A universal recipient is a person with the AB blood type. They can receive a blood transfusion, or even a donated organ, from a person with any blood type. To put it another way, the immune system of a person with AB blood will accept blood from all possible donors.
So how is it that the rarest blood type is also the one that is a universal recipient? The answer lies in the antigens that are present in most blood types. O blood types have no antigens, A blood types have a specific antigen, as do B blood types. AB blood type means that the antigens for A and B blood are both present.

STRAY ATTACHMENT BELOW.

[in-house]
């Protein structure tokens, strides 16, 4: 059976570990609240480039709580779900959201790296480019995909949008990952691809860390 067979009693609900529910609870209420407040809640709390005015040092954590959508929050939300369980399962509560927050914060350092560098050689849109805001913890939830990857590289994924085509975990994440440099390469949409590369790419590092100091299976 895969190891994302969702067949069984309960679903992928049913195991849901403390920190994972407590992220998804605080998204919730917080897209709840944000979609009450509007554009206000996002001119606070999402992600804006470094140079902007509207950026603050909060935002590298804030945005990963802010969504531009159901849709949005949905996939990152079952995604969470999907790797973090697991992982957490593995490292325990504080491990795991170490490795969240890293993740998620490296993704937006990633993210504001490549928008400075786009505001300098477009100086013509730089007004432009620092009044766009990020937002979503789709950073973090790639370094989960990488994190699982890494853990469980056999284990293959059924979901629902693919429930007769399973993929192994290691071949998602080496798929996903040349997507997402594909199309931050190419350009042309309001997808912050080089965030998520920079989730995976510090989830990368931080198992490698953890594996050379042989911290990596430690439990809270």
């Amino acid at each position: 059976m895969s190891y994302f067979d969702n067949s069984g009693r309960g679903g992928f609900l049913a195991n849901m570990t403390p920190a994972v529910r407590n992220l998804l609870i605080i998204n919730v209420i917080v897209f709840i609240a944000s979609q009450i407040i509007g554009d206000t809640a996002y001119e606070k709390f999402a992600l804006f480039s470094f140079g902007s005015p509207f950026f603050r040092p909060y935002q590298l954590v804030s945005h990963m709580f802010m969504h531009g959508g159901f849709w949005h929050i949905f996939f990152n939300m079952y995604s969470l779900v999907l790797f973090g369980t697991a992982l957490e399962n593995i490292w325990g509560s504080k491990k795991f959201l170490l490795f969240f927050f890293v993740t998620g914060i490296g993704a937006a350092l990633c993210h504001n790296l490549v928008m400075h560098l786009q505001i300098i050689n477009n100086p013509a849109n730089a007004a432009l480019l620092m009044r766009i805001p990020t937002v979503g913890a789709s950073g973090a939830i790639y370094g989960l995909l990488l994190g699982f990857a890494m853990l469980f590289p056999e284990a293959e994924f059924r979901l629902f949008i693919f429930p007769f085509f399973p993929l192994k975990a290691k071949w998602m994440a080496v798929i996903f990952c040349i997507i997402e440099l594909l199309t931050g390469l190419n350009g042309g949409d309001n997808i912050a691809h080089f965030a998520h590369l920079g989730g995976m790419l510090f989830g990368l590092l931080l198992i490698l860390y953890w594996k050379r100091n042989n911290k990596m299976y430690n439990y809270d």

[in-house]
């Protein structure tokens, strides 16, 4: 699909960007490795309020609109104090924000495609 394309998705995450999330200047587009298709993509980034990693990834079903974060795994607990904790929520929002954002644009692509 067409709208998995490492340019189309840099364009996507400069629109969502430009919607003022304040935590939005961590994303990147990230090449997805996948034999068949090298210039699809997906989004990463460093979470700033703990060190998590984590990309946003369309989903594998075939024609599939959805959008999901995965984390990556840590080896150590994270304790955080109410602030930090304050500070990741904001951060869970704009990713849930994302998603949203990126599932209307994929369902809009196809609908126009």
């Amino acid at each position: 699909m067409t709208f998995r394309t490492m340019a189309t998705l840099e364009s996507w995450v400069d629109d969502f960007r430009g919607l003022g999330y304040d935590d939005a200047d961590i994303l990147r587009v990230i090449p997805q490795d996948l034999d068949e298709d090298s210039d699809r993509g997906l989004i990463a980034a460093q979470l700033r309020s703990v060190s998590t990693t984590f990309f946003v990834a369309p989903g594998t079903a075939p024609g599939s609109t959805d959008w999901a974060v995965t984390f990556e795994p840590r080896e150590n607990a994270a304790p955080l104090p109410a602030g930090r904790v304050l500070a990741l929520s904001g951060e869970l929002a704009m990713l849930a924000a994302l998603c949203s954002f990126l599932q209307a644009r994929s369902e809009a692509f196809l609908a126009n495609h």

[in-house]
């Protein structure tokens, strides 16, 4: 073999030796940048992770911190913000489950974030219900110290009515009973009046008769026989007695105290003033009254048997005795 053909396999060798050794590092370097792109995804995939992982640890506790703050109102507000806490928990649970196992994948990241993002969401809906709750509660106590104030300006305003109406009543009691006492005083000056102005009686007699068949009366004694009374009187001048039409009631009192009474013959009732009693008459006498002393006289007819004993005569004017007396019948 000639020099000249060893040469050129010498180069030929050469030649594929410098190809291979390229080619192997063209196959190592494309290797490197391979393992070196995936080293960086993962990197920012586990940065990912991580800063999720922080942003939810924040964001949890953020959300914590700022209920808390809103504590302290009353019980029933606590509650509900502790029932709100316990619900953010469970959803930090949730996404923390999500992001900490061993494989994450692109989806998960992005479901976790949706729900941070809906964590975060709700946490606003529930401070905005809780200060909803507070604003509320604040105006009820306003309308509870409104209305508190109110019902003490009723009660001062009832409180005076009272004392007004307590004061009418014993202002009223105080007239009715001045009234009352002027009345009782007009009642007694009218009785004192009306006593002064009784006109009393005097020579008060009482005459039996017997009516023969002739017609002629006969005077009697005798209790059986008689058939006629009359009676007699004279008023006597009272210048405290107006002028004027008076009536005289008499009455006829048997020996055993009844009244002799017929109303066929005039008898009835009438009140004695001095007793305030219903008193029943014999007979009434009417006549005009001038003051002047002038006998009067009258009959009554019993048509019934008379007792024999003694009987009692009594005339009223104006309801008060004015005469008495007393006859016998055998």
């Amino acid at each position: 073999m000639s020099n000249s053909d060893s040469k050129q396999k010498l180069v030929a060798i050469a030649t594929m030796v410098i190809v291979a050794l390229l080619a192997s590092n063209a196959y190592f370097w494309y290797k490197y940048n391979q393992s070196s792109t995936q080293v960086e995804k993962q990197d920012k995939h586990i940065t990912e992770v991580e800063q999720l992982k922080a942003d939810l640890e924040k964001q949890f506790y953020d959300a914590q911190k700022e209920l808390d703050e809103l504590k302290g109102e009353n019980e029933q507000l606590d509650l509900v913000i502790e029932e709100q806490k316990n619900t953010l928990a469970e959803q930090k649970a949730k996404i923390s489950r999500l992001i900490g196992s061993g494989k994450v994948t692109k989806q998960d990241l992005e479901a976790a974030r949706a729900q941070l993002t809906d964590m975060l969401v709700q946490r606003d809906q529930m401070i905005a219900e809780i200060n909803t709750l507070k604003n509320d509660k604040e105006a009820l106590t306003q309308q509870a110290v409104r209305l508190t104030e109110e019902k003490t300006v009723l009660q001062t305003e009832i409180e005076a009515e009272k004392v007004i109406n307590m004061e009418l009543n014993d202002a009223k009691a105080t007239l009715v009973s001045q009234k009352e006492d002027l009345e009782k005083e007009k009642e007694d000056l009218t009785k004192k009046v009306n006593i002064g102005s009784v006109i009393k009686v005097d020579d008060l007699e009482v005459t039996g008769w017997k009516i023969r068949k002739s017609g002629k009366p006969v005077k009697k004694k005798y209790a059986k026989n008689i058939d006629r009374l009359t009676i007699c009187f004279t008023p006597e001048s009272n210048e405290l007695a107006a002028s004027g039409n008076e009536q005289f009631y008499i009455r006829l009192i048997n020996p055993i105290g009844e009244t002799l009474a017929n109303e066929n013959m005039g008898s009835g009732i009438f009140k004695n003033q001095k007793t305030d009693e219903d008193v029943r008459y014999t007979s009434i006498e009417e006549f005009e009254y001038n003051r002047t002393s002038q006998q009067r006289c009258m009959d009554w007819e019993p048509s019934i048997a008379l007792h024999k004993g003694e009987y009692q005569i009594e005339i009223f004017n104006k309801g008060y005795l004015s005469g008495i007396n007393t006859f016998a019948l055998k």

Since both A and B antigens are present in a person with AB blood, the recipient won't reject the blood. O blood has no antigens, and is referred to as universal donor blood, so that will not cause a reaction.
Keep in mind that there is a difference between a reaction caused by the transfusion of the wrong type of blood, which can be fatal, and an allergic reaction to the transfusion of blood, which is possible regardless of blood type.
50 Quick Facts. The American Red Cross. Accessed October, 2010. http://www.givelife2.org/sponsor/quickfacts.asp